Understanding and Creating SRT Files

Have you ever watched a movie with subtitles and thought “hmm…I wonder how these lines of dialogue magically appear on my screen?”

Well, that’s exactly what SRT files are for.

Also known as “SubRip Subtitle files,” these text files are used to store video subtitle information, like timecodes, subtitle text and sequences.

These originally come from SubRip, which is a software that takes video files and records them to a text-format.

And if you really want your mind blown, SubRip can also save these subtitles as bitmaps, which is a way to store images.

SRT files are compatible with most media players, and can also be used to enhance a website’s SEO, or search engine optimization.

Aka, search engine platforms, like Google, love videos with subtitles. The reward? Potential page 1 rankings.

You can download existing SRT files in virtually any language, or easily create your own using a Text Editor.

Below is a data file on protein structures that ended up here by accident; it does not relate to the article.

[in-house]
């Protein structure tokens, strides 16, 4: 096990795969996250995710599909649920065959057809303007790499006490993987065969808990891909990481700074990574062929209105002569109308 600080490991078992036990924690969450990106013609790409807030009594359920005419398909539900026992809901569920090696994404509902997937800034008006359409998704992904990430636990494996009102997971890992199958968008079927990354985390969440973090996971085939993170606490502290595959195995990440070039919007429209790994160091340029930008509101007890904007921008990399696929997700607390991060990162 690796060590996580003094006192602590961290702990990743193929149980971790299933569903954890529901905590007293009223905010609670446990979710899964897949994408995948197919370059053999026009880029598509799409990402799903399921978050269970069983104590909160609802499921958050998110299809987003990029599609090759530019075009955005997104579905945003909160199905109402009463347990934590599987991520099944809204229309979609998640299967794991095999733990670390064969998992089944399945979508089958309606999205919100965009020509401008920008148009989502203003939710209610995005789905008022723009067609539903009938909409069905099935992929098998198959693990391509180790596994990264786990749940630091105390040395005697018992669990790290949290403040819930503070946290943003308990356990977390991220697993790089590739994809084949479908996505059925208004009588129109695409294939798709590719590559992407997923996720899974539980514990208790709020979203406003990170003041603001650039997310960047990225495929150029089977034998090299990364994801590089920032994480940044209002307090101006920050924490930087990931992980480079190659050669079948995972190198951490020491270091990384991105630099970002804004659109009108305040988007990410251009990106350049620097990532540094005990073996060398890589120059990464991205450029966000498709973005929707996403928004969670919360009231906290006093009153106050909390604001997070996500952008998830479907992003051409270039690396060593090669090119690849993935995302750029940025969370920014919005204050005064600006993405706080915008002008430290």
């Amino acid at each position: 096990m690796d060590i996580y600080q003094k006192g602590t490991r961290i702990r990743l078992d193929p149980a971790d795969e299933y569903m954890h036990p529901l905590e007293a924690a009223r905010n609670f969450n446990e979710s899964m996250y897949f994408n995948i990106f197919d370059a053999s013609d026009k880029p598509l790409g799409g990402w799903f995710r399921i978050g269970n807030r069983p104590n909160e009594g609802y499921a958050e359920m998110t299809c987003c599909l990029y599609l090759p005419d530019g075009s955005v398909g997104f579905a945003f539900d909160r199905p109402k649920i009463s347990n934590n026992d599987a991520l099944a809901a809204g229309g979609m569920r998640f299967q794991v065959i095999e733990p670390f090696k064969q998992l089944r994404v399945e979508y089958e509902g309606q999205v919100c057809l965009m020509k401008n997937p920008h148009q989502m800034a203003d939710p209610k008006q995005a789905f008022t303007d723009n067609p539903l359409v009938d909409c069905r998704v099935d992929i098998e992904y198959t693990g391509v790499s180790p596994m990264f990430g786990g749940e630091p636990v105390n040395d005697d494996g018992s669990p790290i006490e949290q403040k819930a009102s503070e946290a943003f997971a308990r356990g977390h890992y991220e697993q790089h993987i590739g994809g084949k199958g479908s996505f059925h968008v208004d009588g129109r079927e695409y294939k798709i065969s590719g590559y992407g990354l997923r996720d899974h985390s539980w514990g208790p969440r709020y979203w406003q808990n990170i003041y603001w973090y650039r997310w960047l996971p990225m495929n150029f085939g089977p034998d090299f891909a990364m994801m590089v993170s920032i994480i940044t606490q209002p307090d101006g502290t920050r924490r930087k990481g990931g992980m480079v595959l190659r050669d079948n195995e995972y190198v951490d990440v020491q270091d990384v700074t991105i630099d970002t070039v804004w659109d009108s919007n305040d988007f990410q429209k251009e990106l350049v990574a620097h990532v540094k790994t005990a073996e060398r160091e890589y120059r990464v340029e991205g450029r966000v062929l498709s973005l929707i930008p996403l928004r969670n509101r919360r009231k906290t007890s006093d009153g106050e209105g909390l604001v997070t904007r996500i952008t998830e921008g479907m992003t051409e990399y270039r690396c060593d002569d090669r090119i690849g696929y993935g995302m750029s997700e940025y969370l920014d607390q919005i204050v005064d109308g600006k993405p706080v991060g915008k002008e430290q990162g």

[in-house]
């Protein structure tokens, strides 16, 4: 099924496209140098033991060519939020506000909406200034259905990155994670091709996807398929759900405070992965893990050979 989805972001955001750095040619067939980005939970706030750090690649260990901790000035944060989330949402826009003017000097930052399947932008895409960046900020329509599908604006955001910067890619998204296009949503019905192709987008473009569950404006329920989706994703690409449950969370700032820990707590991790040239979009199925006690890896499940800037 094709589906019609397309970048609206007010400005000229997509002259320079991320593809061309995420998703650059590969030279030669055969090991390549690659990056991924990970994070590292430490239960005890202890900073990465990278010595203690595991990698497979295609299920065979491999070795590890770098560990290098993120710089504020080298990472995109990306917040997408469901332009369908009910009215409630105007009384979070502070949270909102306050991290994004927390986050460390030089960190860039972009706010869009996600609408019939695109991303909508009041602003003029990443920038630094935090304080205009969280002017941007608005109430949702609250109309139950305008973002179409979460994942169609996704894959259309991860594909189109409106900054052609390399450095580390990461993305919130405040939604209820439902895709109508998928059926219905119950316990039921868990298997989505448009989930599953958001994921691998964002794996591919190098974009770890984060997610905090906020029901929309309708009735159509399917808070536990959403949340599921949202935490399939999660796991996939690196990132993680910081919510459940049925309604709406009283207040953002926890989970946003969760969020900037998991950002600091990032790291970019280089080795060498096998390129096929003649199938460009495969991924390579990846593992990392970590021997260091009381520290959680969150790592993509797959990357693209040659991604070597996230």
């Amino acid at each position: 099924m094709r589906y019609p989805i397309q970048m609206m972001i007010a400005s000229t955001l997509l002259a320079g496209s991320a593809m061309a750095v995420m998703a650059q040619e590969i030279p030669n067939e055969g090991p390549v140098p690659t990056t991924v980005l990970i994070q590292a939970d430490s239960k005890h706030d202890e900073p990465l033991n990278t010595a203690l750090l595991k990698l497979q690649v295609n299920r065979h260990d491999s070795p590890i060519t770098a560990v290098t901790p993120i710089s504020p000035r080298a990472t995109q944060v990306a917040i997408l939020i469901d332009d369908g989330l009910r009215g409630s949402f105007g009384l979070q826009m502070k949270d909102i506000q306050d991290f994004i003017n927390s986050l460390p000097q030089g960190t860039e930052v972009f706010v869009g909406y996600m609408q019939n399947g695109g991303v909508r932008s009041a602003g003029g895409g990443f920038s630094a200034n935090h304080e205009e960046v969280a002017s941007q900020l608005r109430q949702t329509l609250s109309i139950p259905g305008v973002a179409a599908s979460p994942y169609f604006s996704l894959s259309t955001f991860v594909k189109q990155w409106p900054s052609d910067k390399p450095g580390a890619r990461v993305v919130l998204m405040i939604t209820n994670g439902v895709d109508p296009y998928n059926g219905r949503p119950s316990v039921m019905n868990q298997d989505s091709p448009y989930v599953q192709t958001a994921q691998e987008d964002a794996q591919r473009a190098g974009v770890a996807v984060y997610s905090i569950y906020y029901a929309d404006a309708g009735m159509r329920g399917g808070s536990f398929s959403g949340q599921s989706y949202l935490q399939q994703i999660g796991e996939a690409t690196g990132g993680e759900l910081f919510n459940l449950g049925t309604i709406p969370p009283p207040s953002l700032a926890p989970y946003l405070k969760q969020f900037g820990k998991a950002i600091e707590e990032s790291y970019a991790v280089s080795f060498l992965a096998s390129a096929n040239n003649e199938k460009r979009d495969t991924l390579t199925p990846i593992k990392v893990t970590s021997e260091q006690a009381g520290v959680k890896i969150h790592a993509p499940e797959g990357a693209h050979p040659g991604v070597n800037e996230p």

Because why just watch women fight on Desperate Housewives when you can also read their back and forth banter?

What is an SRT file?

There are 4 main parts, which are:

  1. The number that corresponds to the subtitle in the sequence

2. Time codes that correlate to a subtitle appearing and disappearing

3. The actual subtitle

4. A blank line to show the beginning of a new subtitle

(image source)

Here’s an in-depth look at the 4 parts of a .srt file:

1. The number that corresponds to the subtitle in the sequence

(image source)